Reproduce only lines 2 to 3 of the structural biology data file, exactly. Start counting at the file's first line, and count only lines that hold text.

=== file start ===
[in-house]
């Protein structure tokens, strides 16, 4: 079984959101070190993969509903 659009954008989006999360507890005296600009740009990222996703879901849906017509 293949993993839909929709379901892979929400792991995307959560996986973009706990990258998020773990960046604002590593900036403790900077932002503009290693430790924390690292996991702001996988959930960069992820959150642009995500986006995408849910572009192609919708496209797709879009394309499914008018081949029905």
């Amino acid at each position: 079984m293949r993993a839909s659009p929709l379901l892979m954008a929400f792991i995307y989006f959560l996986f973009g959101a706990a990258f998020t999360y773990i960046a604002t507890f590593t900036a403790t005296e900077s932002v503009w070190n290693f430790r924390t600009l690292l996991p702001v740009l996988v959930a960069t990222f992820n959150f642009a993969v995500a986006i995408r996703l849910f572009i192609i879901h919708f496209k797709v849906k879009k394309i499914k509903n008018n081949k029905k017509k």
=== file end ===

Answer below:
């Protein structure tokens, strides 16, 4: 079984959101070190993969509903 659009954008989006999360507890005296600009740009990222996703879901849906017509 293949993993839909929709379901892979929400792991995307959560996986973009706990990258998020773990960046604002590593900036403790900077932002503009290693430790924390690292996991702001996988959930960069992820959150642009995500986006995408849910572009192609919708496209797709879009394309499914008018081949029905």
């Amino acid at each position: 079984m293949r993993a839909s659009p929709l379901l892979m954008a929400f792991i995307y989006f959560l996986f973009g959101a706990a990258f998020t999360y773990i960046a604002t507890f590593t900036a403790t005296e900077s932002v503009w070190n290693f430790r924390t600009l690292l996991p702001v740009l996988v959930a960069t990222f992820n959150f642009a993969v995500a986006i995408r996703l849910f572009i192609i879901h919708f496209k797709v849906k879009k394309i499914k509903n008018n081949k029905k017509k």